Europe-India SME Internationalisation

Europe-India SME

Vivek Agarwal | 1st Sep 2020

With a large market of over 1.3 billion, the Indian population provides a huge market for international companies to tap into, test new products, explore and expand within the country. Despite this, SMEs in India have faced challenges in capturing the market due to limited access and know-how of modern machinery and technology.

In order to work towards an ‘Atmanirbhar Bharat’ (self-reliant India), this gap needs to be addressed through partnerships with international SMEs for technological collaboration, capacity building and knowledge exchange. International experience shows that enhancing engagement with global markets is key to strengthening SME contributions to economic development, job creation, and social development. SMEs accrue significant benefits from internationalizing in terms of becoming more productive, innovative, and competitive. The gains in competitiveness at the firm level can also flow to other firms and can lead to improved economic performance.

In this regard, the European SMEs, known for their technological expertise, accuracy, knowhow and global brands can play a major role in supporting internalization of Indian SMEs by making them competitive and thereby improving India’s productivity on the whole.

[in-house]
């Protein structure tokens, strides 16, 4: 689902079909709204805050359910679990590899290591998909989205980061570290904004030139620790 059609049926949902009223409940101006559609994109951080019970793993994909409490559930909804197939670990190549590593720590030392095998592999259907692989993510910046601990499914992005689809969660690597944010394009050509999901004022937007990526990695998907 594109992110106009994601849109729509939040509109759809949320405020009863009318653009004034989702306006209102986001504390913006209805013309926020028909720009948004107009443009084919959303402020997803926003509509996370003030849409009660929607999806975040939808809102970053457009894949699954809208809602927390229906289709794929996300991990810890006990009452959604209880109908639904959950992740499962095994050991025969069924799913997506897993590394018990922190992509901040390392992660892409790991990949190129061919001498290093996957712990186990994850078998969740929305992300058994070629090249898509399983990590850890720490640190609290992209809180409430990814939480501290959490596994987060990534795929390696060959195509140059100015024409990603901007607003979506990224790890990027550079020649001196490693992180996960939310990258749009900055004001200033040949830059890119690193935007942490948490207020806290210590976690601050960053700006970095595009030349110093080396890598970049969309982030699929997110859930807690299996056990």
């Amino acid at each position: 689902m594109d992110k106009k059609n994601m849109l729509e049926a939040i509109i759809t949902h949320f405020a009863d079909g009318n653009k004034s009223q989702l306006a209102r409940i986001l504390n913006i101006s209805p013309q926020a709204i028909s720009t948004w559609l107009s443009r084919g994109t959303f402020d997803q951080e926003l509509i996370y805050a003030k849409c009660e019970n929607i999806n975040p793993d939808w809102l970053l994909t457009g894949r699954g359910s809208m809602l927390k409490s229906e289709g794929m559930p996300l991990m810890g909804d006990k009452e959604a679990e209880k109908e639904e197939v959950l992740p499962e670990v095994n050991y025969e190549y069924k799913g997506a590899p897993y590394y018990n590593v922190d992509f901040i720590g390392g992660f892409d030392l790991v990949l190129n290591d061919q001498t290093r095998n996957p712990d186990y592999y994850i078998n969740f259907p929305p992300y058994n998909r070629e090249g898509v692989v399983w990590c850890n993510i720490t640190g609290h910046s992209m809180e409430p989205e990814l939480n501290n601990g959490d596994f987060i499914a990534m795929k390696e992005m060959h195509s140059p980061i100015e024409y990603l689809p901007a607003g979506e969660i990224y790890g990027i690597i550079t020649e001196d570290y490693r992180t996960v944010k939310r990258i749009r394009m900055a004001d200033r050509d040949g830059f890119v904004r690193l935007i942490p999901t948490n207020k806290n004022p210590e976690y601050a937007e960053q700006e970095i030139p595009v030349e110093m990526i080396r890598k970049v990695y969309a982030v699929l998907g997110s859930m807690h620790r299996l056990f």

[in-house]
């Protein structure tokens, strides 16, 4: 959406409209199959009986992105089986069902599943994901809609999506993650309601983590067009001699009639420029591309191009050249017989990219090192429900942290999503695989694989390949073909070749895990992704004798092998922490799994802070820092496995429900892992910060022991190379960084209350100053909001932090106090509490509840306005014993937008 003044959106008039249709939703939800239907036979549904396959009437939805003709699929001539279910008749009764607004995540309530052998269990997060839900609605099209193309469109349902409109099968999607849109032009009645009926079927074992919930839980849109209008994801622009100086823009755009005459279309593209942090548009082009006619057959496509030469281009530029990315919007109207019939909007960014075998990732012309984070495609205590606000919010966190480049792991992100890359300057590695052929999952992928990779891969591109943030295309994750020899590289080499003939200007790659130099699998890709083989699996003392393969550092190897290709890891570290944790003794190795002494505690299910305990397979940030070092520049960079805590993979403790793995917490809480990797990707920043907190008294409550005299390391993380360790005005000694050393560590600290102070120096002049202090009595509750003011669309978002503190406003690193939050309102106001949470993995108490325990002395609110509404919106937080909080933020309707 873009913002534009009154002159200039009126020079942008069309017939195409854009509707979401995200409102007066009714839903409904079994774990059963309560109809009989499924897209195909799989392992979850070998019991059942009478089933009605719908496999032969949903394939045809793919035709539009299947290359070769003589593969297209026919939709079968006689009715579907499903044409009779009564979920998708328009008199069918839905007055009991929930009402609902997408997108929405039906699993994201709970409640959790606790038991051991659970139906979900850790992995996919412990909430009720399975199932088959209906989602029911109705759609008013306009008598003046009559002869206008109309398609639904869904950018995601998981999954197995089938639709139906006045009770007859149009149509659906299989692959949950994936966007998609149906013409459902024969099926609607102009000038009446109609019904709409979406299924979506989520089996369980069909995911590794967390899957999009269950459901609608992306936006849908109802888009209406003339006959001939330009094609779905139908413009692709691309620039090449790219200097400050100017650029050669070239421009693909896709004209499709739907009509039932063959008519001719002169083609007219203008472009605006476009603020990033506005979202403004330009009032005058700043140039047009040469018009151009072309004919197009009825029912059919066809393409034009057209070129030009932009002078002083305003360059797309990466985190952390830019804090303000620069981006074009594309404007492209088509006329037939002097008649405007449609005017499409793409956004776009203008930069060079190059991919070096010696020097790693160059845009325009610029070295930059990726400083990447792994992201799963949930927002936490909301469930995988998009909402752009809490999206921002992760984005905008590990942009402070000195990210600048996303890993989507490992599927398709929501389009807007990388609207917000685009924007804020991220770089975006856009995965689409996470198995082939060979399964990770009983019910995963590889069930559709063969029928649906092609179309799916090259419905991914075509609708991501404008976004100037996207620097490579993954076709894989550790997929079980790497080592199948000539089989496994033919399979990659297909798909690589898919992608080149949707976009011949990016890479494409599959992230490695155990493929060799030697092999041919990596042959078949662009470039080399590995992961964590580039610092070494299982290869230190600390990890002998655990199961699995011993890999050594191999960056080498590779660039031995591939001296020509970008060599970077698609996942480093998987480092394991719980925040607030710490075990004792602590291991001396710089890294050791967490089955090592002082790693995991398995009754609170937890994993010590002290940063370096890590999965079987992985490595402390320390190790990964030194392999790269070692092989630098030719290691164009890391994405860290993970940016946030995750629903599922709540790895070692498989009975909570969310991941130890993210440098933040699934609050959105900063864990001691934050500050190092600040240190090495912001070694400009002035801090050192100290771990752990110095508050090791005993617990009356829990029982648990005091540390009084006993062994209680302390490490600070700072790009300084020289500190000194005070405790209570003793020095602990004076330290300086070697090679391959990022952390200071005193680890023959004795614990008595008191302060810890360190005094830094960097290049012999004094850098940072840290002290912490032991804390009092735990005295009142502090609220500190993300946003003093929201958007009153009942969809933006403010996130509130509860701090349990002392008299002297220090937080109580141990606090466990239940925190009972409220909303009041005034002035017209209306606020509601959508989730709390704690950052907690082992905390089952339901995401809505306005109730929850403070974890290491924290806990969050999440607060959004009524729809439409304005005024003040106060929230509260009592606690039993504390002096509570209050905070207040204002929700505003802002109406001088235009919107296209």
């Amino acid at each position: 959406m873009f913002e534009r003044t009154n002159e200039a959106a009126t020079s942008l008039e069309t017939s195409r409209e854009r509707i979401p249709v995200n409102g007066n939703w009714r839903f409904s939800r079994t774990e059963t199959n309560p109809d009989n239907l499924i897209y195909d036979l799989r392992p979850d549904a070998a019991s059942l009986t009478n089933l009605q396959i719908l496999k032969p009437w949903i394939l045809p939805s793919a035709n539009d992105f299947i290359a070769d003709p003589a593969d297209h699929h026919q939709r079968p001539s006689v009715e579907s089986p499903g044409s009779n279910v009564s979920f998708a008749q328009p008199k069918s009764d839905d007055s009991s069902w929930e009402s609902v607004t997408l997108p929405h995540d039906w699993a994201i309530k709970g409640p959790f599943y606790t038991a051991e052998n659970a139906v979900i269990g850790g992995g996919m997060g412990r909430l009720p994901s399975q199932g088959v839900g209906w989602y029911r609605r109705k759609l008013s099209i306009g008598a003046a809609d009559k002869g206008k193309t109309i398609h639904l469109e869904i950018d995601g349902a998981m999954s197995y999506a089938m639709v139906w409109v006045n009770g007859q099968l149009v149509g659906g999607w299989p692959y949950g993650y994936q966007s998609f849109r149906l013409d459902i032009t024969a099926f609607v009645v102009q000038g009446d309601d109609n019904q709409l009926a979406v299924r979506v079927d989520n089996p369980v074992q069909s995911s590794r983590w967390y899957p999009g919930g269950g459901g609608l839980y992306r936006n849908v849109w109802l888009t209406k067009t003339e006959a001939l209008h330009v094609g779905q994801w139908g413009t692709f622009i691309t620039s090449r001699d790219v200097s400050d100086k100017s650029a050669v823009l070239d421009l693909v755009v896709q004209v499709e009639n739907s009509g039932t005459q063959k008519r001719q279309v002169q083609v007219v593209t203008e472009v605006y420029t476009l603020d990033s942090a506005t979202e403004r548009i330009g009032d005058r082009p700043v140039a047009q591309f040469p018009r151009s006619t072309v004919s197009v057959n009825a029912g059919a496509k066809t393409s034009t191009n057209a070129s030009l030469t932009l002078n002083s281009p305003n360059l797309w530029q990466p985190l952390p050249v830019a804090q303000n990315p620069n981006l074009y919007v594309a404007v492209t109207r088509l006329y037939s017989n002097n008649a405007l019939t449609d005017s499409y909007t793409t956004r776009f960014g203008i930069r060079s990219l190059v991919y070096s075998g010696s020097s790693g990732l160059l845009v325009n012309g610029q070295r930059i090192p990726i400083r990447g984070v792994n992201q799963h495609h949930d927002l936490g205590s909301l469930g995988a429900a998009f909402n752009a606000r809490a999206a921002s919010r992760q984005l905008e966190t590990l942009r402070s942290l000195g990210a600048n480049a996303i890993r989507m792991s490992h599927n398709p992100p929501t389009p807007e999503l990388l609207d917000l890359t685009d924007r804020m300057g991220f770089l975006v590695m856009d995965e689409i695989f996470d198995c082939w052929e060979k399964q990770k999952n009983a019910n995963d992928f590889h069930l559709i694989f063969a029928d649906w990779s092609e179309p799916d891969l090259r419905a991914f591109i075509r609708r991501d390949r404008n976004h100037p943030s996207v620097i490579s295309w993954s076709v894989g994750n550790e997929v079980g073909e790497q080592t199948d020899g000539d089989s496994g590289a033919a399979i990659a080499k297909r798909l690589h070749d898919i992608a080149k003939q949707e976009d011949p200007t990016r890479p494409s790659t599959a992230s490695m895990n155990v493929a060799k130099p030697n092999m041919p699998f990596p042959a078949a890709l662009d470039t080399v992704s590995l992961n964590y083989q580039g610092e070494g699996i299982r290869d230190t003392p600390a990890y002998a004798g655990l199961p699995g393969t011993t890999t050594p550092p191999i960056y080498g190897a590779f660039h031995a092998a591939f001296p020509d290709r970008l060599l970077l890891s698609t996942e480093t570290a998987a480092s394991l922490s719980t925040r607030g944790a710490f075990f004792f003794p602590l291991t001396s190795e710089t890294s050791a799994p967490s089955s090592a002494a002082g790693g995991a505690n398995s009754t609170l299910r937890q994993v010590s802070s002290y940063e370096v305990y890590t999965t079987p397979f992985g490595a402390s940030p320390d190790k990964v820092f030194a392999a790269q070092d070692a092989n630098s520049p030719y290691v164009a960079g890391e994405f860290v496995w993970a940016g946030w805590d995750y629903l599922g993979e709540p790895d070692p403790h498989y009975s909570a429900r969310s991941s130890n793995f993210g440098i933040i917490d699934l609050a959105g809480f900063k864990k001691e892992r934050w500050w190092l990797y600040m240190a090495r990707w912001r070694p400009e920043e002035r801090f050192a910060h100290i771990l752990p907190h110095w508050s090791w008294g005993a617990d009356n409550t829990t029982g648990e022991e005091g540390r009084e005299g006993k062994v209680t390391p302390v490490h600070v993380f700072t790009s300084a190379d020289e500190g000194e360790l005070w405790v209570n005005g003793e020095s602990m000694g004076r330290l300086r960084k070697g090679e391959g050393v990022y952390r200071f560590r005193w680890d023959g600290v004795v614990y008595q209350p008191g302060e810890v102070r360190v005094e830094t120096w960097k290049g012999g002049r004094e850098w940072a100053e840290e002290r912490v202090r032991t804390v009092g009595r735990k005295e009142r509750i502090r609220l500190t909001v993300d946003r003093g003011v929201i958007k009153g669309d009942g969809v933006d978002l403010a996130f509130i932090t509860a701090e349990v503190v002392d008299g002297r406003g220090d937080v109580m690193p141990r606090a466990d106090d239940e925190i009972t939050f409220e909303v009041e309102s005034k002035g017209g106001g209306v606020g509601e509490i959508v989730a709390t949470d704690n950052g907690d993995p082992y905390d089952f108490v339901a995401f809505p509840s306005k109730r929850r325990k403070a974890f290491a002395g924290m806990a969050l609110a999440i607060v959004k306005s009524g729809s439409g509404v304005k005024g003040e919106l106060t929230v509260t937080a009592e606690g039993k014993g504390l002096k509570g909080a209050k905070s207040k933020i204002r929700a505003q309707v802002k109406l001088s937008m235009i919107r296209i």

The Europe-India Internationalisation Programme will work towards alleviating existing challenges and bring together several stakeholders to facilitate collaborations and technology transfer through creation of outcome-oriented partnerships. The programme shall provide awareness to businesses with regard to market entry, identifying mutual synergies, providing facilitation support in terms of Intellectual Property Rights (IPR), creating opportunities for integration in Global Value Chains (GVC), showcasing products and services, assisting in getting funding support, and more. The programme will essentially be a gateway to European innovation for Indian firms.

Moreover, with the Government of India introducing a number of initiatives which offer new investment opportunities, it will further support SME internationalisation. Some of these key measures include increase in Foreign Direct Investment (FDI) limit in defense production from 49% to 74%, opening of private sector for commercial mining and exploration activities, €1.16 billion fund for start-ups, €47 million fund for promotion of medical devices park, among several others.

Also, with the change in the MSME definition, the transitioning from an input-based planning to an output/ outcome based approach, the focus towards development of digital business infrastructure, and the shift from a ‘supply focus’ to ‘demand focus’, India is laying the foundation for the next wave.

These policy initiatives, along with appropriate financial support, can successfully support SME internationalisation in India and help in cross-border trade and business collaboration with various European nations. Each of these initiatives can be used to facilitate partnerships between firms with mutual interests while assisting in related modalities, easing navigation and providing support services. This is an opportune moment for such a platform to help India realize its dream of self-reliance.

To learn more about the Europe-India Internationalisation Programme, please reach out to the author or address your queries or feedback to

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